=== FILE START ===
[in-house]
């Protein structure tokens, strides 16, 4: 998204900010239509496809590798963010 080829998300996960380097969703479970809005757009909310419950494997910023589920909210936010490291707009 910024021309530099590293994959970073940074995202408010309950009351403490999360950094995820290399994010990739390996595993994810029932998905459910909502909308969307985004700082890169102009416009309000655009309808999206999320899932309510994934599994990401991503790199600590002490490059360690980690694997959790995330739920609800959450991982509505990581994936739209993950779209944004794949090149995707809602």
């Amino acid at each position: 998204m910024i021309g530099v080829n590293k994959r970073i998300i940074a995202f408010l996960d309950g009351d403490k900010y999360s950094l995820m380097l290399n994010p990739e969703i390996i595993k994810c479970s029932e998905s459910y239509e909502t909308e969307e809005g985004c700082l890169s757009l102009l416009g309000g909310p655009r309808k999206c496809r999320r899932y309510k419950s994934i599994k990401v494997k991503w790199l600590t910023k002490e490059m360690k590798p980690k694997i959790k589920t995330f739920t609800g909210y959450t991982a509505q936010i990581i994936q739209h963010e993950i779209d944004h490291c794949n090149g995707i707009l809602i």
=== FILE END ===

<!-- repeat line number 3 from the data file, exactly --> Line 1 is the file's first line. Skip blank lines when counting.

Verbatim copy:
């Amino acid at each position: 998204m910024i021309g530099v080829n590293k994959r970073i998300i940074a995202f408010l996960d309950g009351d403490k900010y999360s950094l995820m380097l290399n994010p990739e969703i390996i595993k994810c479970s029932e998905s459910y239509e909502t909308e969307e809005g985004c700082l890169s757009l102009l416009g309000g909310p655009r309808k999206c496809r999320r899932y309510k419950s994934i599994k990401v494997k991503w790199l600590t910023k002490e490059m360690k590798p980690k694997i959790k589920t995330f739920t609800g909210y959450t991982a509505q936010i990581i994936q739209h963010e993950i779209d944004h490291c794949n090149g995707i707009l809602i």